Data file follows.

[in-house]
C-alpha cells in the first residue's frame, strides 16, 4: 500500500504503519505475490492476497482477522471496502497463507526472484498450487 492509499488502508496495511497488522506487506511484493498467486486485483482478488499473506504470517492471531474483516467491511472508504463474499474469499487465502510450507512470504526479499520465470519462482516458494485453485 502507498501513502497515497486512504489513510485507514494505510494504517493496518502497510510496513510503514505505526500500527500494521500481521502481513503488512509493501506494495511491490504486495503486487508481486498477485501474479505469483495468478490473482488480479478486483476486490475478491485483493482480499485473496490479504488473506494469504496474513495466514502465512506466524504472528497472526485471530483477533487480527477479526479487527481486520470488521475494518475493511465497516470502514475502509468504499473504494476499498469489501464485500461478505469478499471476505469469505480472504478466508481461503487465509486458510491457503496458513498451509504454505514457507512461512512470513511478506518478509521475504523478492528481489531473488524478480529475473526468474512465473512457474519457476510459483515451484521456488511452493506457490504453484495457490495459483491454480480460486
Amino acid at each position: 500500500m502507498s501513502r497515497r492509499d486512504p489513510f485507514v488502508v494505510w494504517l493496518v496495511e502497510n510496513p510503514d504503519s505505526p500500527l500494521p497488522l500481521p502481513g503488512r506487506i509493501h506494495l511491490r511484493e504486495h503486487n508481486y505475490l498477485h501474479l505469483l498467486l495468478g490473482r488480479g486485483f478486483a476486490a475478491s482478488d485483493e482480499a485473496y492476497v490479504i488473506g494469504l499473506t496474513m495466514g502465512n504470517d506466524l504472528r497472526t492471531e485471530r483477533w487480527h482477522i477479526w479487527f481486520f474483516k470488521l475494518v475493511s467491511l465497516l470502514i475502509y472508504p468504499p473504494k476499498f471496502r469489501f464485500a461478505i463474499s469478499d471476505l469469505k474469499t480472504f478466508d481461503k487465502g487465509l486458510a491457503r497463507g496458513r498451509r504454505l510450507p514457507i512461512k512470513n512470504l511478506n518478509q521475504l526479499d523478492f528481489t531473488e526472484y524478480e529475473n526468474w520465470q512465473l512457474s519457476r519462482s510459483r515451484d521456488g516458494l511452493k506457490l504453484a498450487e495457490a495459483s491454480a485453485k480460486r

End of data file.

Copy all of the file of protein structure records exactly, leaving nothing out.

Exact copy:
[in-house]
C-alpha cells in the first residue's frame, strides 16, 4: 500500500504503519505475490492476497482477522471496502497463507526472484498450487 492509499488502508496495511497488522506487506511484493498467486486485483482478488499473506504470517492471531474483516467491511472508504463474499474469499487465502510450507512470504526479499520465470519462482516458494485453485 502507498501513502497515497486512504489513510485507514494505510494504517493496518502497510510496513510503514505505526500500527500494521500481521502481513503488512509493501506494495511491490504486495503486487508481486498477485501474479505469483495468478490473482488480479478486483476486490475478491485483493482480499485473496490479504488473506494469504496474513495466514502465512506466524504472528497472526485471530483477533487480527477479526479487527481486520470488521475494518475493511465497516470502514475502509468504499473504494476499498469489501464485500461478505469478499471476505469469505480472504478466508481461503487465509486458510491457503496458513498451509504454505514457507512461512512470513511478506518478509521475504523478492528481489531473488524478480529475473526468474512465473512457474519457476510459483515451484521456488511452493506457490504453484495457490495459483491454480480460486
Amino acid at each position: 500500500m502507498s501513502r497515497r492509499d486512504p489513510f485507514v488502508v494505510w494504517l493496518v496495511e502497510n510496513p510503514d504503519s505505526p500500527l500494521p497488522l500481521p502481513g503488512r506487506i509493501h506494495l511491490r511484493e504486495h503486487n508481486y505475490l498477485h501474479l505469483l498467486l495468478g490473482r488480479g486485483f478486483a476486490a475478491s482478488d485483493e482480499a485473496y492476497v490479504i488473506g494469504l499473506t496474513m495466514g502465512n504470517d506466524l504472528r497472526t492471531e485471530r483477533w487480527h482477522i477479526w479487527f481486520f474483516k470488521l475494518v475493511s467491511l465497516l470502514i475502509y472508504p468504499p473504494k476499498f471496502r469489501f464485500a461478505i463474499s469478499d471476505l469469505k474469499t480472504f478466508d481461503k487465502g487465509l486458510a491457503r497463507g496458513r498451509r504454505l510450507p514457507i512461512k512470513n512470504l511478506n518478509q521475504l526479499d523478492f528481489t531473488e526472484y524478480e529475473n526468474w520465470q512465473l512457474s519457476r519462482s510459483r515451484d521456488g516458494l511452493k506457490l504453484a498450487e495457490a495459483s491454480a485453485k480460486r